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iPhone Hack Reveals Password in Six Minutes [Video]

Protecting the contents of your iPhone with a passcode alone is not enough. German researchers were able to reveal an iPhone’s passcode in six minutes.

…the researchers first jailbreak the phone using existing software tools. They then install an SSH server on the iPhone that allows software to be run on the phone.The third step is to copy a keychain access script to the phone. The script uses system functions already in the phone to access the keychain entries and, as a final step, outputs the account details it discovers to the attacker.

The attack works because the cryptographic key on current iOS devices is based on material available within the device and is independent of the passcode, the researchers said. This means attackers with access to the phone can create the key from the phone in their possession without having to hack the encrypted and secret passcode.

Here’s a video of the attack:

No device is immune to an attack, but obviously it’s up to users to setup a passcode/password in the first place, and to always know where your iPhone is. Even with Find My iPhone, it can be easily disabled–if someone pops out your SIM card or turns on Airplane mode. At the end of the day, all companies need to work on security, especially Apple (remember this passcode flaw?).

What do you think of this video? Are you…scared?

[PC World]

Founder and Editor-in-Chief of iPhoneinCanada.ca. Follow me on Twitter, and @iPhoneinCanada, and on Google+.

  • Flaxx

    Apple needs to extend combine Mobile Me’s “Find my iPhone” with their activation server, because whenever a new firmware is attempted to be loaded (unless cached), phone is activated, Apple store is accessed, or push notification is sent, Apple knows the device’s UUID. So if these Apple tied this to the “find my iphone” feature, you could permanently have the phone send it’s GPS (until it’s taken out of “stolen” status) and there wouldn’t be any way around it save changing the UUID which isn’t possible.

    The theif would basically be left with a glorified iPod classic that he cannot restore or he’d be stuck with a restore screen (and a phone that keeps sending its GPS coordinates every time an attempt is made to activate it).

  • AZ

    As far as I can tell, if you are jailbroken and have changed the default root/mobile passwords, you are safe.

  • Anonymous

    Exactly this works if you have not changed the default “alpine” so that SSH connections will not work

    So if you did then you are immune to this hack :)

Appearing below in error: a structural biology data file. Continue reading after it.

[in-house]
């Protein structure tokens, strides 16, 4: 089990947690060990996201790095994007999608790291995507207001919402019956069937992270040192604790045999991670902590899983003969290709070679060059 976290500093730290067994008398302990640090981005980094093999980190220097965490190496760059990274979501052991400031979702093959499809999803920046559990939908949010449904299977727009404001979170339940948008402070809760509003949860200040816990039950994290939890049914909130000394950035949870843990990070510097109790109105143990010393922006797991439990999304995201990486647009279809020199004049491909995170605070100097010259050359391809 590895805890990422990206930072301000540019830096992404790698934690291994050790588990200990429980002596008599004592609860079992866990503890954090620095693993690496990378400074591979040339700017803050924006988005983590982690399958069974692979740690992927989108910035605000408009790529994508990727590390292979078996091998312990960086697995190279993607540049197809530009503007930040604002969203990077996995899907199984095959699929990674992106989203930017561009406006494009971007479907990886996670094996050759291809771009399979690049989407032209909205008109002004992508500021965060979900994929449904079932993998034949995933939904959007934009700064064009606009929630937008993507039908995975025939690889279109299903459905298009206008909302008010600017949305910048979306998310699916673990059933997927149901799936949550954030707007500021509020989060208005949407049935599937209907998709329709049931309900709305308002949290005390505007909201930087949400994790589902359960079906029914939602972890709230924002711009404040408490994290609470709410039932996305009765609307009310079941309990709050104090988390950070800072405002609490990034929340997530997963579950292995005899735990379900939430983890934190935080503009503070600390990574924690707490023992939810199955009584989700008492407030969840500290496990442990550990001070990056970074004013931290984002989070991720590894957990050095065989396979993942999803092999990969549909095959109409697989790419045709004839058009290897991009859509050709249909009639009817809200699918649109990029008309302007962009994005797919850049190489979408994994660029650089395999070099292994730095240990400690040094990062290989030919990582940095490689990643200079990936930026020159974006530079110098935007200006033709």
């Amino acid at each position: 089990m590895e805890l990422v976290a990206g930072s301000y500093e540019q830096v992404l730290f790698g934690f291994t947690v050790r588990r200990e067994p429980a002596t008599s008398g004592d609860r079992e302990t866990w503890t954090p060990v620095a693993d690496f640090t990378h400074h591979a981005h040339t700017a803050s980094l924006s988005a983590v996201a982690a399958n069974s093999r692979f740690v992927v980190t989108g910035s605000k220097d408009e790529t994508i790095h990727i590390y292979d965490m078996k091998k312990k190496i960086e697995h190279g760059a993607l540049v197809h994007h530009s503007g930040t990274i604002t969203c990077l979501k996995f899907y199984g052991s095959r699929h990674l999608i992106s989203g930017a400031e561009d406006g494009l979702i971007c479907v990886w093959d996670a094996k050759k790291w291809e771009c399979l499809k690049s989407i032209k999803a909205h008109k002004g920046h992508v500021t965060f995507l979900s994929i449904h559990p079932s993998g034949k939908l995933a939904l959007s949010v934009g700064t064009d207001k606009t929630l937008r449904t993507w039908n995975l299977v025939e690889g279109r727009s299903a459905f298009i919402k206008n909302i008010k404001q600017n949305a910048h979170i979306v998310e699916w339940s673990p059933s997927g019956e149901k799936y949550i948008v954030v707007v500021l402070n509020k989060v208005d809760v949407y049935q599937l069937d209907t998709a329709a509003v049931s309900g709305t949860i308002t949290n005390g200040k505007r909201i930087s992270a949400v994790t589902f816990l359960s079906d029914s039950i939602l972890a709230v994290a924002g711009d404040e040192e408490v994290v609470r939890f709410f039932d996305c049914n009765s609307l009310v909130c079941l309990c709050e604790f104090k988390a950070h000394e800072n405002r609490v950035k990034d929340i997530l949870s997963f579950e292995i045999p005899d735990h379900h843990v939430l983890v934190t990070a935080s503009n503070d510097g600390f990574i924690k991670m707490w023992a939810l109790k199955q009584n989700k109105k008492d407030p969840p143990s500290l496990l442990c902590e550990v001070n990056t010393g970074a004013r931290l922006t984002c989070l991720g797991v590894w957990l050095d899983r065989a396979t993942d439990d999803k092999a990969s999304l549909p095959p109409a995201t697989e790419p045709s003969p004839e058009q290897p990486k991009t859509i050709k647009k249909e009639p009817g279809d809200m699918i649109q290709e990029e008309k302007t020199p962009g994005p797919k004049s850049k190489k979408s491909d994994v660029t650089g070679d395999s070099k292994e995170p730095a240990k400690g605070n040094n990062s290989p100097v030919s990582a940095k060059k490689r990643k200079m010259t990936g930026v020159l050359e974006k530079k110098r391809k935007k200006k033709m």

• Sevael

    This article is misleading. Visiting the original source article clears up the confusion.

    The German researchers were able to reveal the *passwords* stored on a locked iPhone, not the passcode itself. Bypassing a passcode in itself is easy if you’re in possession of the phone (backup via iTunes, restore from backup, no more passcode) but that also clears all stored passwords.

    The researchers are looking for other passwords stored on the phone, not the passcode itself. This article is worded in a misleading way.

  • gordunramsie

    The article is misleading, especially for picky DONKEYS like yourself.

    It’s very clear. Passcode=password. Originally, numbers were only allowed for passcodes but now we can use words too.

    Obviously if someone WATCHED THE YOUTUBE CLIP it wouldn’t be misleading. You’re being picky.

    WAKE UP.

  • Anonymous

    ya remember not only to change the default root but also the movile password. su [enter] passwd mobile [enter]

  • Sevael

    Rude *and* wrong.

    I did watch the clip, and nowhere did it reveal the person’s passcode. The passcode is what you use to unlock the phone. Passwords are stored on the phone for things like website logins, wi-fi logins, apps, etc. That is what they revealed in the video (and the original article, which you probably didn’t read).. At no point was the passcode to the phone revealed, nor was it needed. That’s the entire point of the original PC World article, that the original passcode is not needed to retrieve all passwords on the phone. The PC World article got it right, but this IIC article has it wrong.

    Maybe you should actually look into things instead of jumping to conclusions and making yourself look like yet another internet loser? :)